With friends and his wife, Shirley, in the audience, Dan Raulerson made a tearful farewell to fellow commissioners Monday night, ending a five-year run on Plant City's City Commission, including two years as mayor.
Raulerson resigned his commission seat to run for the newly created state House District 58 seat. Monday's commission meeting was his last before the Nov. 6 general election.
Commissioners now await the results of a ballot question in November to determine whether Raulerson's vacancy on the five-member commission can be filled by appointment rather than special election as called for under the city's charter.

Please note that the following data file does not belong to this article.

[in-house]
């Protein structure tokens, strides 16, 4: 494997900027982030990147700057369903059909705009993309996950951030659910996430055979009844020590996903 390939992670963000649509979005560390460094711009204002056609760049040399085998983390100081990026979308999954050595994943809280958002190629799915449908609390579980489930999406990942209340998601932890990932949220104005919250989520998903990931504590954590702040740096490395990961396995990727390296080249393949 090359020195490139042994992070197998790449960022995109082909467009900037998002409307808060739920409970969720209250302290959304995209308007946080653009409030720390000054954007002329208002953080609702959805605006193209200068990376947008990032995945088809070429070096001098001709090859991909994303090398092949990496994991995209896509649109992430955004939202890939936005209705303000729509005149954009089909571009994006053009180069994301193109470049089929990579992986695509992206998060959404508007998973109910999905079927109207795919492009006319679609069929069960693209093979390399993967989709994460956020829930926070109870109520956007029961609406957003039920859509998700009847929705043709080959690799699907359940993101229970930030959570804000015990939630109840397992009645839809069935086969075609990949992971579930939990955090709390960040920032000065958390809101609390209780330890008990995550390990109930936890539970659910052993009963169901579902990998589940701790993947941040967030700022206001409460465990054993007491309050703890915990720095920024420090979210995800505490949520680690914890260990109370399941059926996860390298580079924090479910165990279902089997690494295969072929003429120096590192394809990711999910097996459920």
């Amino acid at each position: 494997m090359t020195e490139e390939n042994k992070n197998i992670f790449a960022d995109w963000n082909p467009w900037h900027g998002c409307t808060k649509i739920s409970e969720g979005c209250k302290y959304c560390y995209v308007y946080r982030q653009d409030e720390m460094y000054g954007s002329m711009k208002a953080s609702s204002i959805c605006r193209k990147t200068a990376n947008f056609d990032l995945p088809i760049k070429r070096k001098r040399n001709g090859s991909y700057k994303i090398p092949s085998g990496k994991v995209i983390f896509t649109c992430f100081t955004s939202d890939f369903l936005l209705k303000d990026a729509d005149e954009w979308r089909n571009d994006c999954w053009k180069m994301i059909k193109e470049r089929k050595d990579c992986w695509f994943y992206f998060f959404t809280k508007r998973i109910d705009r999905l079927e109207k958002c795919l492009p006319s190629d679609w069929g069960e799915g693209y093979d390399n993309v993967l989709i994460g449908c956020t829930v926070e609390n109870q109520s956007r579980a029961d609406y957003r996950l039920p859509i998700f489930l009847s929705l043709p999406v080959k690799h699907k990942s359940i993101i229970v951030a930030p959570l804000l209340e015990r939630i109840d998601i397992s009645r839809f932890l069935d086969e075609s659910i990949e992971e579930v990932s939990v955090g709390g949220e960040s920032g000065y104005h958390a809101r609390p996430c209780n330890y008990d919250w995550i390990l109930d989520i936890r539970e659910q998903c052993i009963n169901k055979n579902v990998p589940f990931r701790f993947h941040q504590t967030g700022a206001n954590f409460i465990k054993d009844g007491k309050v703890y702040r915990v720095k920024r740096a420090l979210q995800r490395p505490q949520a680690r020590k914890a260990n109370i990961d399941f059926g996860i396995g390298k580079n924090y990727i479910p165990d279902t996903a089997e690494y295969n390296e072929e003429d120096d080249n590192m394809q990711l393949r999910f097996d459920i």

If the ballot question passes, Mayor Michael Sparkman said the commission might move to appoint Raulerson's successor as early as its next meeting, Nov. 13.
Commissioners are backing the ballot question, saying the special election requirement is burdensome and costly to the city. It forces prospective commissioners to mount back-to-back campaigns, first for the special election and then the general election. The city's cost for the special election would run about $15,000.
Citing costs, several Florida cities have turned to appointments in recent years, including Tampa and Tallahassee. Watchdog groups are divided on the practice. Some say filling vacancies by appointment is a valid stop-gap until the general election. Others argue it circumvents the democratic process.
Rich Shopes, Times staff writer